Pennsylvania Pension Fund Paid $1 Billion in Fees to Managers

(Bloomberg) -- Pennsylvania’s largest public pension fund paid $1 billion in expenses to outside managers in fiscal 2017 and should consolidate its investment office with the state employees’ fund, according to a study.

The recommendations come from a state commission report released Thursday that looked at ways to reduce costs at the state’s largest fund, Pennsylvania Public School Employees’ Retirement System, known as PSERS, and the State Employees’ Retirement System, or SERS.

Institutional investors including college endowments and public pensions are seeking to reduce costs by examining fees paid to managers. The report also tackled the issue of how to expand transparency in the funds’ investments and expenses.

Cost Savings

The commission, created by a state law last year, was charged with finding $3 billion in savings in the two pensions over 30 years. The commission found potential savings of as much as $10 billion in the period.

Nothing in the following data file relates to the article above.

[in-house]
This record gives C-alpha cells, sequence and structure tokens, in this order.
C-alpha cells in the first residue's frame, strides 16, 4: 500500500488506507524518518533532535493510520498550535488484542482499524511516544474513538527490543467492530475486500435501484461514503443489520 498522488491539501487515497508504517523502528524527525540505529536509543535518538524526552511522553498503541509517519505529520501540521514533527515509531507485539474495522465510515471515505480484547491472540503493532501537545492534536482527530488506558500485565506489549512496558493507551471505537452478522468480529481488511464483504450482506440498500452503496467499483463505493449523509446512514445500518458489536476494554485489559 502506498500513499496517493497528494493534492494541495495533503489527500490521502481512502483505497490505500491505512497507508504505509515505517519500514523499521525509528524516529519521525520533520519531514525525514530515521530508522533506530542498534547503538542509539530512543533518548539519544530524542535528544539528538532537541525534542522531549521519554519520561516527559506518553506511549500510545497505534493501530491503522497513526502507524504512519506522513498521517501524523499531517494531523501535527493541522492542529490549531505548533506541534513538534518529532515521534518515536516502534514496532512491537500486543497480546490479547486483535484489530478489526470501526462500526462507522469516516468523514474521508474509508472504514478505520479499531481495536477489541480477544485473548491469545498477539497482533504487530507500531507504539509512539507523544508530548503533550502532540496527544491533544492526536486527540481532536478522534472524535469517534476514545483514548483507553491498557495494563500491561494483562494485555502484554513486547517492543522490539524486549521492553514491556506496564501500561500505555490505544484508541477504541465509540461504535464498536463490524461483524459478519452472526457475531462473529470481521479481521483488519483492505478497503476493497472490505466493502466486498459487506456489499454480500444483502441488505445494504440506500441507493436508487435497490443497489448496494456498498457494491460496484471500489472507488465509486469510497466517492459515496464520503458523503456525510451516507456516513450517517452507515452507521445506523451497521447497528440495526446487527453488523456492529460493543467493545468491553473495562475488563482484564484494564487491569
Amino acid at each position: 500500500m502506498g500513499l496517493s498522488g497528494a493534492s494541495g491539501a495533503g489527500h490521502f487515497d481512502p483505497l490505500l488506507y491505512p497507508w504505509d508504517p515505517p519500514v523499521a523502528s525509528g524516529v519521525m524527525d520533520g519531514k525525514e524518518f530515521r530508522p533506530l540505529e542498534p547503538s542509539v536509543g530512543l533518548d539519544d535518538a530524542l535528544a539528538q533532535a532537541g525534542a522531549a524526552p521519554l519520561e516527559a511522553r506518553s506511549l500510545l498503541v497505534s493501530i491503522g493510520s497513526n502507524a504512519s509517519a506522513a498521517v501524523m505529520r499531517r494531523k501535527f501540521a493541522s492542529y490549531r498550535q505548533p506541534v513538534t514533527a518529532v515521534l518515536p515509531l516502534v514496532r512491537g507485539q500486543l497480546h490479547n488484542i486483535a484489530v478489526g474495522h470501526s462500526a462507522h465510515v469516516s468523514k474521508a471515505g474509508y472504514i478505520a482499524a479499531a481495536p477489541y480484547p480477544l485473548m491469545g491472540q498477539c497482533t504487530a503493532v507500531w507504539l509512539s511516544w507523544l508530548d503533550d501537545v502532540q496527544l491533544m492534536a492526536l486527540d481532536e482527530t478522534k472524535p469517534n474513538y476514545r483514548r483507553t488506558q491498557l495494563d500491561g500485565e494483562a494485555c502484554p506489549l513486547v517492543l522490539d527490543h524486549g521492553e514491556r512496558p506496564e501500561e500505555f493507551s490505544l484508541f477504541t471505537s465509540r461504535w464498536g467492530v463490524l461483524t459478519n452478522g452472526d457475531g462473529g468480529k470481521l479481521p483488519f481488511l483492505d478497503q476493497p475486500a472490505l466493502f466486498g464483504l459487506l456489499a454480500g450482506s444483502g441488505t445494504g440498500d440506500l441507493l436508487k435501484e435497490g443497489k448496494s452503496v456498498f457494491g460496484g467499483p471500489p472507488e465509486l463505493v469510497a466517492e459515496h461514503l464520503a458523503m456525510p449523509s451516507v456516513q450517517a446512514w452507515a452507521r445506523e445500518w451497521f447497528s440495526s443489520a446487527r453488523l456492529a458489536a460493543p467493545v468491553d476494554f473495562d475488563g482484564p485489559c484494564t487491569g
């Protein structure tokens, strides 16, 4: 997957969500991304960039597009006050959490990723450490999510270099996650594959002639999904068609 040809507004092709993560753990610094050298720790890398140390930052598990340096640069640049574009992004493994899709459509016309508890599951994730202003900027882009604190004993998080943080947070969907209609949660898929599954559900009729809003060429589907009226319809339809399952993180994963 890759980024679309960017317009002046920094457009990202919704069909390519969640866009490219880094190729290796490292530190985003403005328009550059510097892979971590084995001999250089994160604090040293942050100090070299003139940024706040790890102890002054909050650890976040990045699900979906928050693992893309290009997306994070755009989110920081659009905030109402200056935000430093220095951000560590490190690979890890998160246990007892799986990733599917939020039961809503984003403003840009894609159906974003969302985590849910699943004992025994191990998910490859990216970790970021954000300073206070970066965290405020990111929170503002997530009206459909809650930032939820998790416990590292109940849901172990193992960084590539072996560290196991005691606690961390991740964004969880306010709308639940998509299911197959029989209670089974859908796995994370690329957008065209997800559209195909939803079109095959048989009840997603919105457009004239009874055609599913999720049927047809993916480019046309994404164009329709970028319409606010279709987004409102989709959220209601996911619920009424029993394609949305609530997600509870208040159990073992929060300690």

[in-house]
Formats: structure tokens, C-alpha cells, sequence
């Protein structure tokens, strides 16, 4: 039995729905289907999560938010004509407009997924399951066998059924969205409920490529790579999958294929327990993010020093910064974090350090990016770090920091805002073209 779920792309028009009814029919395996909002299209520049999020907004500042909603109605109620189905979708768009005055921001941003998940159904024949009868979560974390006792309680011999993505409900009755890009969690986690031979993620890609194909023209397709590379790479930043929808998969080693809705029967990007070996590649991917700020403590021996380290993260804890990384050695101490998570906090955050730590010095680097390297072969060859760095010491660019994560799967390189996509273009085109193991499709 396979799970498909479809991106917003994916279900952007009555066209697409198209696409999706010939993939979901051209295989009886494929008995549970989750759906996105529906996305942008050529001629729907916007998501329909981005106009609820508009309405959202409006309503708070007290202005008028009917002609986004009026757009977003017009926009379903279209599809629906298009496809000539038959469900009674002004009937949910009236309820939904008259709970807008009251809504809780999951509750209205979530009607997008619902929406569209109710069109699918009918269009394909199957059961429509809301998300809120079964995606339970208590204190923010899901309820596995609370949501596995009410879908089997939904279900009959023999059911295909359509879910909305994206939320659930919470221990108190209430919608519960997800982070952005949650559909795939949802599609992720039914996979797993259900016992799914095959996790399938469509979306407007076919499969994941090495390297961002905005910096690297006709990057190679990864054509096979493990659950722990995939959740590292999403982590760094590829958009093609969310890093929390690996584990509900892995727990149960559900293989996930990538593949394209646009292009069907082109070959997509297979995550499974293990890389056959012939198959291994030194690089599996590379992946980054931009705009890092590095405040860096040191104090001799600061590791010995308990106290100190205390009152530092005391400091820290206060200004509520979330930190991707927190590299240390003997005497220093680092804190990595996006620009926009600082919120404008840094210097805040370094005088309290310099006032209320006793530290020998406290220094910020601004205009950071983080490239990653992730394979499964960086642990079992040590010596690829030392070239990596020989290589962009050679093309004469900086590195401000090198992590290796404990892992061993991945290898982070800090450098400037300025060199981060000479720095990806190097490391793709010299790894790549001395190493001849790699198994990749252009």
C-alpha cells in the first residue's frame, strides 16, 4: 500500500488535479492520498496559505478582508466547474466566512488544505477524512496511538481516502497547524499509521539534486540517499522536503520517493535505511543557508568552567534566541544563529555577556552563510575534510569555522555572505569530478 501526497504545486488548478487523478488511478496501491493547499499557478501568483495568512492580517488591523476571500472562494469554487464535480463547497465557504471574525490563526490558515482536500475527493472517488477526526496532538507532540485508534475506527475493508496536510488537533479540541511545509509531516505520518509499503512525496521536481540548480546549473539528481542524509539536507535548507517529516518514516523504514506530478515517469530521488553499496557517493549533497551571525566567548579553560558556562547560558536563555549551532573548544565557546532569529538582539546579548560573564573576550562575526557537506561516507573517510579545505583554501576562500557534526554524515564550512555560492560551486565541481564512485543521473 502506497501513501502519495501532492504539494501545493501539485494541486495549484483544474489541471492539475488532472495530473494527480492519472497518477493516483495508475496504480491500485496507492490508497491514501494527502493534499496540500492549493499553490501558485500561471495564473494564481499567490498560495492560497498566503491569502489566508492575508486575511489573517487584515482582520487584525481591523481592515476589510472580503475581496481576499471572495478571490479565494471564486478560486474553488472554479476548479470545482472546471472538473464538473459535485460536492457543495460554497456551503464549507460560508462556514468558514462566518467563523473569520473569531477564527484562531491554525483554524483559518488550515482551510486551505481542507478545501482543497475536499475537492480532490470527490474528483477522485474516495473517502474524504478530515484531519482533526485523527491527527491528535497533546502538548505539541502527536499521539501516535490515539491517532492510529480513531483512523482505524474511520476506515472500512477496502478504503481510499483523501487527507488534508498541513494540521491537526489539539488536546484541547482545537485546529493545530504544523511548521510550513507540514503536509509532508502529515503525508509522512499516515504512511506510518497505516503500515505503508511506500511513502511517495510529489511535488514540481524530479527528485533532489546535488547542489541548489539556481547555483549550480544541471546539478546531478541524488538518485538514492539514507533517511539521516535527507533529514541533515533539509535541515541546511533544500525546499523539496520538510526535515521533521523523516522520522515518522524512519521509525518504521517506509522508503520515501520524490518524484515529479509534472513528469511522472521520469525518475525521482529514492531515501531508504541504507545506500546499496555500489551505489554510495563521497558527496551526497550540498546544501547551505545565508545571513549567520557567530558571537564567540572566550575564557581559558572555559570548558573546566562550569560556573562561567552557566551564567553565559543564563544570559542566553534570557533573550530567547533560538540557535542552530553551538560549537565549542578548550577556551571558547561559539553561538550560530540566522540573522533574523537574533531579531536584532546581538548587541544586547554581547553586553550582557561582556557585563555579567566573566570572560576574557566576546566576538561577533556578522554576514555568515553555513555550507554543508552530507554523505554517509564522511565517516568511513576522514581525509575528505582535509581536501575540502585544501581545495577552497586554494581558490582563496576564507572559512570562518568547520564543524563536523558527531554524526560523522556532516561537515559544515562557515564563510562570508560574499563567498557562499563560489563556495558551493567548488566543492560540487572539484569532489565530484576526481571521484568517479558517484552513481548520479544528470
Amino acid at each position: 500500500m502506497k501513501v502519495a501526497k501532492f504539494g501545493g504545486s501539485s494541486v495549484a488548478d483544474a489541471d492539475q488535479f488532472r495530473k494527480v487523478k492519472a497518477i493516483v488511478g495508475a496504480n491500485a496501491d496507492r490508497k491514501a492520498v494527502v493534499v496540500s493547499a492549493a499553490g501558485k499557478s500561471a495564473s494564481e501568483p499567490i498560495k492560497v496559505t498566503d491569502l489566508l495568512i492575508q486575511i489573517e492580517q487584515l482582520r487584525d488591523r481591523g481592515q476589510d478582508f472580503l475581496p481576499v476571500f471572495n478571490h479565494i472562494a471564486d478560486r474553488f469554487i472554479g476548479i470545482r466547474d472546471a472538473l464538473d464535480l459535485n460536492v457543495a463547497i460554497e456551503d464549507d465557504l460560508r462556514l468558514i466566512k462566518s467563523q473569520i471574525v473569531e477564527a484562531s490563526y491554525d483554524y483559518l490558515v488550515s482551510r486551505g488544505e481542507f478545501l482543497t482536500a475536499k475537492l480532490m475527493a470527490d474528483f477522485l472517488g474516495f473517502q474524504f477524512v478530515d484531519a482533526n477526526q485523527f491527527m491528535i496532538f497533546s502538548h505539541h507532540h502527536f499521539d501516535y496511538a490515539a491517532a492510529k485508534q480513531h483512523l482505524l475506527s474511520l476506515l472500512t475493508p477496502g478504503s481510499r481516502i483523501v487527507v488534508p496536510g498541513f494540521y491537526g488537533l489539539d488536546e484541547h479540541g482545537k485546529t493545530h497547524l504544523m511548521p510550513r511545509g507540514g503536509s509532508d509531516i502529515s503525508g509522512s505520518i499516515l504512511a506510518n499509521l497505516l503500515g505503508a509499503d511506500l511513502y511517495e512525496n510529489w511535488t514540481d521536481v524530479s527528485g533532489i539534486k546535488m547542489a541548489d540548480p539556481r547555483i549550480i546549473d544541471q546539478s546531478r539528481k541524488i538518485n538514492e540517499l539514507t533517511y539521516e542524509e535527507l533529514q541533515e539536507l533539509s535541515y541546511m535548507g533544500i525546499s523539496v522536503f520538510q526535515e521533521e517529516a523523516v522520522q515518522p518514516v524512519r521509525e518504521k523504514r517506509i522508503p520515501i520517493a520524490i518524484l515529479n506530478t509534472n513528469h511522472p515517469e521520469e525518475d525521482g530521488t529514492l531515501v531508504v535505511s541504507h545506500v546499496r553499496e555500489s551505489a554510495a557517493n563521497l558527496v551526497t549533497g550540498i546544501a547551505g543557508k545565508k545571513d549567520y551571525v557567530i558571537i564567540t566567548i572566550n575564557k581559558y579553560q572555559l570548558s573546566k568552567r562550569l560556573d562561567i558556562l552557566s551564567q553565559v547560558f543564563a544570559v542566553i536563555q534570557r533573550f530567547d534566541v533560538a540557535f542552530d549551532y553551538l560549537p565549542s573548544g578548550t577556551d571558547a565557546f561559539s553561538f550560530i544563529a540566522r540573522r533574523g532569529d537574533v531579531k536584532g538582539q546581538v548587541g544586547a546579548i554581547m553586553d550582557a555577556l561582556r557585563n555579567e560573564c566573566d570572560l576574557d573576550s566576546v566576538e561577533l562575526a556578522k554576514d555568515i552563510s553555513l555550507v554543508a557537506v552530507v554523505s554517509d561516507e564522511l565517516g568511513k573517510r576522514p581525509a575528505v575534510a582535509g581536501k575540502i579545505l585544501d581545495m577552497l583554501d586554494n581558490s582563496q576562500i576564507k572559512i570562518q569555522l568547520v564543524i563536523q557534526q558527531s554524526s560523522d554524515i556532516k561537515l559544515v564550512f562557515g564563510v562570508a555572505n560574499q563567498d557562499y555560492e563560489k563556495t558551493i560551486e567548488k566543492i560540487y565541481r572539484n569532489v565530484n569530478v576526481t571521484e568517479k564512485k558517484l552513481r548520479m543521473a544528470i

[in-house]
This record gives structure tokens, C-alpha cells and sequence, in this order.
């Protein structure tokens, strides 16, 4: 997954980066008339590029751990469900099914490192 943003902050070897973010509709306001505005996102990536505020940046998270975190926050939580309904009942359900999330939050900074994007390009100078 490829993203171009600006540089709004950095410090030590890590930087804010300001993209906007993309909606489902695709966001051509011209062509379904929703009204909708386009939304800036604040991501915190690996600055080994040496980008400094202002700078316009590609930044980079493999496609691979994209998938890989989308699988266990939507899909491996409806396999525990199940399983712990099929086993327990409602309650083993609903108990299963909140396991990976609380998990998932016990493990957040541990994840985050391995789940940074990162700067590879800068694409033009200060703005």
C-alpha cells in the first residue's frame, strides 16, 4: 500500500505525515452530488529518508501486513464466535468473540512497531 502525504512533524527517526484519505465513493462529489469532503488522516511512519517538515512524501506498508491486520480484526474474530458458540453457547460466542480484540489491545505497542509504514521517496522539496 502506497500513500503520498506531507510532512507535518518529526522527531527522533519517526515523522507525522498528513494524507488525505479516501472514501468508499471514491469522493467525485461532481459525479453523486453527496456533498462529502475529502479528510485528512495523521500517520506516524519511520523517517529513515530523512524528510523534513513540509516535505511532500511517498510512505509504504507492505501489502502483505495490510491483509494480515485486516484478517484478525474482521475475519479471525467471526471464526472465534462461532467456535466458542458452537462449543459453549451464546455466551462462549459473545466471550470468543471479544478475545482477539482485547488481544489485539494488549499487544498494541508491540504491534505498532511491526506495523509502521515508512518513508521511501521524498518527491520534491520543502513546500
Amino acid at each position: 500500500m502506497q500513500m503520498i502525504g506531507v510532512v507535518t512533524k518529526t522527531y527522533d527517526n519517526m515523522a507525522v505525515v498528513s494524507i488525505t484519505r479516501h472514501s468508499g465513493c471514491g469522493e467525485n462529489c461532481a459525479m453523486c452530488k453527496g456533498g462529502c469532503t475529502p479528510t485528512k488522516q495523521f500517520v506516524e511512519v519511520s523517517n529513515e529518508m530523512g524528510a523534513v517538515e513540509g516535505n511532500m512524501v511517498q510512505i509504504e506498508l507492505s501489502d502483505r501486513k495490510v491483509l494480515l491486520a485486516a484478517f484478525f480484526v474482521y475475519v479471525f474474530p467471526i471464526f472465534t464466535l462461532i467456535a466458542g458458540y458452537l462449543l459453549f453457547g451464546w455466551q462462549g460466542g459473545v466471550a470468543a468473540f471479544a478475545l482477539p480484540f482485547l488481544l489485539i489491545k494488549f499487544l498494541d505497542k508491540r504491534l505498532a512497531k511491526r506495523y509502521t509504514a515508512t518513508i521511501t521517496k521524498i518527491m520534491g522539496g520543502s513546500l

The pensions can reduce costs that will “benefit Pennsylvanians over Wall Street bankers,” Governor Tom Wolf said at a press conference.

PSERS had $55.6 billion under management as of June 30 and SERS had almost $30 billion in assets as of June 1.

Controlling Risk

The commission recommended a consolidated investment office, which would require legislative action, and reducing hard-to-sell alternative assets.

“We can control the risk we take and how much we pay to get those returns,” Treasurer Joe Torsella said at the conference.

The commission sought fees and carried interest payments. The pensions haven’t historically reported carried interest but did so at the commission’s request. SERS reported its expenses but not carried interest because the fund didn’t monitor it internally, according to the commission.

Carried interest is typically 20 percent of a fund’s profits paid to managers and makes up the bulk of their compensation -- when the funds are profitable.

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